As Sitcom Goes, So Goes the Nation
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Published in: November-December 2023 issue.

Sitcoms, Specials, and the Queering of American Culture
by Matt Baume
Smart Pop Books. 288 pages, $22.


MATT BAUME is a Seattle-based podcaster and YouTuber who’s the author of a new book with the clever title Hi Honey, I’m Homo! He explores the role that TV sitcoms have played in the advancement of LGBT rights through their ability to project queer lives into American living rooms and psyches. He covers the period from the mid-1960s, with Bewitched, through Modern Family in the 2010s, showing how attitudes changed along with increasing LGBT visibility on TV. He credits TV with helping to move the cultural needle from vilification and erasure through caricature and tokenism to mild acceptance and even celebration today.

            Baume reminds us that in the era of Bewitched, “Television programs frequently resorted to disparaging tropes: pansy perverts, insane transvestites, criminal dykes. Whether Americans tuned in to watch sitcoms, dramas, or the nightly news, TV reflected the prevailing belief that queer people were, at best, mincing freaks and, at worst, a public menace.” It wasn’t until the 1970s, spurred by the growing Gay Liberation movement, that community organizers began to pressure the three major networks to stop airing cruel stereotypes and start taking a more realistic approach.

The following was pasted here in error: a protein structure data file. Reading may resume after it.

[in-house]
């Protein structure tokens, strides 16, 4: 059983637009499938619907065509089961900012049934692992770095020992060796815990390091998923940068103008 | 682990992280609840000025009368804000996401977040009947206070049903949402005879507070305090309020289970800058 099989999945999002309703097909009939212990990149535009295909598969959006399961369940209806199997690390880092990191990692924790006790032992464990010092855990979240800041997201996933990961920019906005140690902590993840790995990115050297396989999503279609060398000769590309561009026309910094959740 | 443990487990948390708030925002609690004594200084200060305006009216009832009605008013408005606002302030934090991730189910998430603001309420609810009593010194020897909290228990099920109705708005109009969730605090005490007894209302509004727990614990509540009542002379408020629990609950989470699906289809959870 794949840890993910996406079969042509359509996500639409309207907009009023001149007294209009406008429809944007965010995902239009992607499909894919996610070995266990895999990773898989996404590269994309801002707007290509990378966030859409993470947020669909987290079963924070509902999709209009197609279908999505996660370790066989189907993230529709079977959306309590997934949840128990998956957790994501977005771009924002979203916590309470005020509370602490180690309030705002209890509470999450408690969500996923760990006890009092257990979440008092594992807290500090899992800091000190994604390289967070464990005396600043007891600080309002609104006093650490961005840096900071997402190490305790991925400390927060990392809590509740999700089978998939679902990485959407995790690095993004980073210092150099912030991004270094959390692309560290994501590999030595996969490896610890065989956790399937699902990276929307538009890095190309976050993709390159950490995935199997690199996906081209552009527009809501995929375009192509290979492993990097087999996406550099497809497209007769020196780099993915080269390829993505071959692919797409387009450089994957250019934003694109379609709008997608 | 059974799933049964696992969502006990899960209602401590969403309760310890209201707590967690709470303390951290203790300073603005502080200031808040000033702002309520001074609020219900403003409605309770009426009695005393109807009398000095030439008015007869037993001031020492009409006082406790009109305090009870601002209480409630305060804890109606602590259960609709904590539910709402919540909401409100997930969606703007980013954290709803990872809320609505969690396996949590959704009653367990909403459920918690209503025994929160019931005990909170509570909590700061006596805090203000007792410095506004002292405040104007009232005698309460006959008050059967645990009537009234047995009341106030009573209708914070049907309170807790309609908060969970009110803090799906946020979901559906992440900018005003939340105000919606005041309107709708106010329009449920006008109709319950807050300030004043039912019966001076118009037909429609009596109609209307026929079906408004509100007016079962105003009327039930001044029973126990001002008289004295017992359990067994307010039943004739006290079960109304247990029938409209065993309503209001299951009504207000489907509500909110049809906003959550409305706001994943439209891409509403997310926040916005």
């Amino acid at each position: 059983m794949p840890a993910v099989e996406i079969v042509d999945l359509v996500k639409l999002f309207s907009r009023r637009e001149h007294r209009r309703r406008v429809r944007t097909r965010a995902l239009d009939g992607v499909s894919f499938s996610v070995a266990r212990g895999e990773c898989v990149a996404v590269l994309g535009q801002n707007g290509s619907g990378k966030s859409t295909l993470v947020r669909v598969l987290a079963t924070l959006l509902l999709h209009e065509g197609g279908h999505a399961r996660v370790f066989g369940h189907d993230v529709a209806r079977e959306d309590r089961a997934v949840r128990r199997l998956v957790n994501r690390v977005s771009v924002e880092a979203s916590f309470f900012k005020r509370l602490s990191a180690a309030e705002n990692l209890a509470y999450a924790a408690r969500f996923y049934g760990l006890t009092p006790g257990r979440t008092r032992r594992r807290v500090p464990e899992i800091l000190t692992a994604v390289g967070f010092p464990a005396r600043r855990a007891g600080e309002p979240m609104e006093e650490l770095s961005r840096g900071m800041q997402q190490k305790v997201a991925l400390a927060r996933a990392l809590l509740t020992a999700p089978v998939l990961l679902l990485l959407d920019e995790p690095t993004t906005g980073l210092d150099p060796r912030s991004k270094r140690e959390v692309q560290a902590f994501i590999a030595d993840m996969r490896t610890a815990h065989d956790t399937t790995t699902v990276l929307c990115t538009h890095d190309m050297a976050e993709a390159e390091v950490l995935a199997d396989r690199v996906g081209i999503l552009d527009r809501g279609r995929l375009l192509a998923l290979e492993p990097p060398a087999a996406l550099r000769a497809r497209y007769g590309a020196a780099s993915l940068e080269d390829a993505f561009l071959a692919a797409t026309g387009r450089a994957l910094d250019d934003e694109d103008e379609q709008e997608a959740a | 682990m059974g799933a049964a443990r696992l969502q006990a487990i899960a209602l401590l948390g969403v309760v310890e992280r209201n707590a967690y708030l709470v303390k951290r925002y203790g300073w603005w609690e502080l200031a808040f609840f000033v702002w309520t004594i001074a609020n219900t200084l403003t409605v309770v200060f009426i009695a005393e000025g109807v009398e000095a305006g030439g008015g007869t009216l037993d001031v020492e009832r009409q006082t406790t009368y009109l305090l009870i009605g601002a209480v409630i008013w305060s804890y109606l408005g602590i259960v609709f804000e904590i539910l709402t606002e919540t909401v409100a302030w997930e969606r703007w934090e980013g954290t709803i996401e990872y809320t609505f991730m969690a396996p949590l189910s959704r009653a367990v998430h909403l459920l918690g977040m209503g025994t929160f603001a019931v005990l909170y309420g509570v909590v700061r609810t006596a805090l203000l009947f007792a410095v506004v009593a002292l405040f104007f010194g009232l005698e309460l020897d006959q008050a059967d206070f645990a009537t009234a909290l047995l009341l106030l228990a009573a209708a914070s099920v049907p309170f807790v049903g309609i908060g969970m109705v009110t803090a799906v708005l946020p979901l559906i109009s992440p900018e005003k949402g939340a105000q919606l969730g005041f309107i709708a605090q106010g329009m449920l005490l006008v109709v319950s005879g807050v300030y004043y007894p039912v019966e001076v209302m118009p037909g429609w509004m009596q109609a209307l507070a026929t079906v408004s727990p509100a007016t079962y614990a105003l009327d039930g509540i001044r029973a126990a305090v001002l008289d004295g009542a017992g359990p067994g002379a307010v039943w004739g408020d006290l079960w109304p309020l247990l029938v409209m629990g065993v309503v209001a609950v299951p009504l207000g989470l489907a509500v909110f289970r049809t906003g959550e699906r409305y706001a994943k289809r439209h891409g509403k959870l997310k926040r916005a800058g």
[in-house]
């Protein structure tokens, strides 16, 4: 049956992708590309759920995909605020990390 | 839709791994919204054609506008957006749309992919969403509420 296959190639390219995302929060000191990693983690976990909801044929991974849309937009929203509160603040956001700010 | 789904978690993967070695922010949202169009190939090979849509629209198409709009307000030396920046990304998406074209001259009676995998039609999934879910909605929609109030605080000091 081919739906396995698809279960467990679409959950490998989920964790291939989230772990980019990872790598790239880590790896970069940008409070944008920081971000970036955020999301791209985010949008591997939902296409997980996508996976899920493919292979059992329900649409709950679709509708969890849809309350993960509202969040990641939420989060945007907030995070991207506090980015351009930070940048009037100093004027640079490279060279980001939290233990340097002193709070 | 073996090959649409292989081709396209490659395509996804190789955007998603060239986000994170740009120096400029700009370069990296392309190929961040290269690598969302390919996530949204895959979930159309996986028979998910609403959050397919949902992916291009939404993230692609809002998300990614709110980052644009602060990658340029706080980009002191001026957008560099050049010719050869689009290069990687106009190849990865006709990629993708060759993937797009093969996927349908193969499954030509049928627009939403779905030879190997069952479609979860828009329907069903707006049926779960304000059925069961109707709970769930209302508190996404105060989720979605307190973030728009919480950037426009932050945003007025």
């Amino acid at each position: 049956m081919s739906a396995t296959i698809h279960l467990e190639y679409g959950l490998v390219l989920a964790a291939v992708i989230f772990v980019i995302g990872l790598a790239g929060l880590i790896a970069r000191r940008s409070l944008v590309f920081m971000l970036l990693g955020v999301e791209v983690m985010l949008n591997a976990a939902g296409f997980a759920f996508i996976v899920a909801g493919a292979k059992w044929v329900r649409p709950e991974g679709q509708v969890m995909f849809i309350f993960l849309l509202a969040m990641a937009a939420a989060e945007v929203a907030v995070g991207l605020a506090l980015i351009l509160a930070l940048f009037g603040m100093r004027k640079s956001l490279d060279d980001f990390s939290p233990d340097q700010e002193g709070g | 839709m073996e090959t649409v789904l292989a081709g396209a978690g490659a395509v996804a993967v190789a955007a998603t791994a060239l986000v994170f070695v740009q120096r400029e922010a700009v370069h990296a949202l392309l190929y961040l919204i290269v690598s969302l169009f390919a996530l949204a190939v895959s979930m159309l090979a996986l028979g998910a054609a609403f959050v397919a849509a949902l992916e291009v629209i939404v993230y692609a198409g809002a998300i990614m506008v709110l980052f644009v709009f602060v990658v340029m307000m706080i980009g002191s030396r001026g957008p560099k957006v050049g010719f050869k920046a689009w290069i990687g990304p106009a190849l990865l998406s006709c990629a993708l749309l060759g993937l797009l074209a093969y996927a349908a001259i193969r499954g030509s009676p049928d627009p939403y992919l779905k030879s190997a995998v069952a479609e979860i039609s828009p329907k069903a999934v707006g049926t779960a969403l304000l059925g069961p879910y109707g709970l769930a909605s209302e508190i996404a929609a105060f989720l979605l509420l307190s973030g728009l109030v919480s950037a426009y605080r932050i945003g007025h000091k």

Baume is aware that progress in TV representations may just have been mirroring changes in the larger society. He focuses on the role of sitcoms because he believes they can present social change in a way that’s less confrontational and threatening than other genres. Also, comedy allows people to let down their guard as they’re introduced to unfamiliar, even unwelcome, ideas.

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Brian Bromberger is a freelance writer who works as a staff reporter and arts critic for The Bay Area Reporter.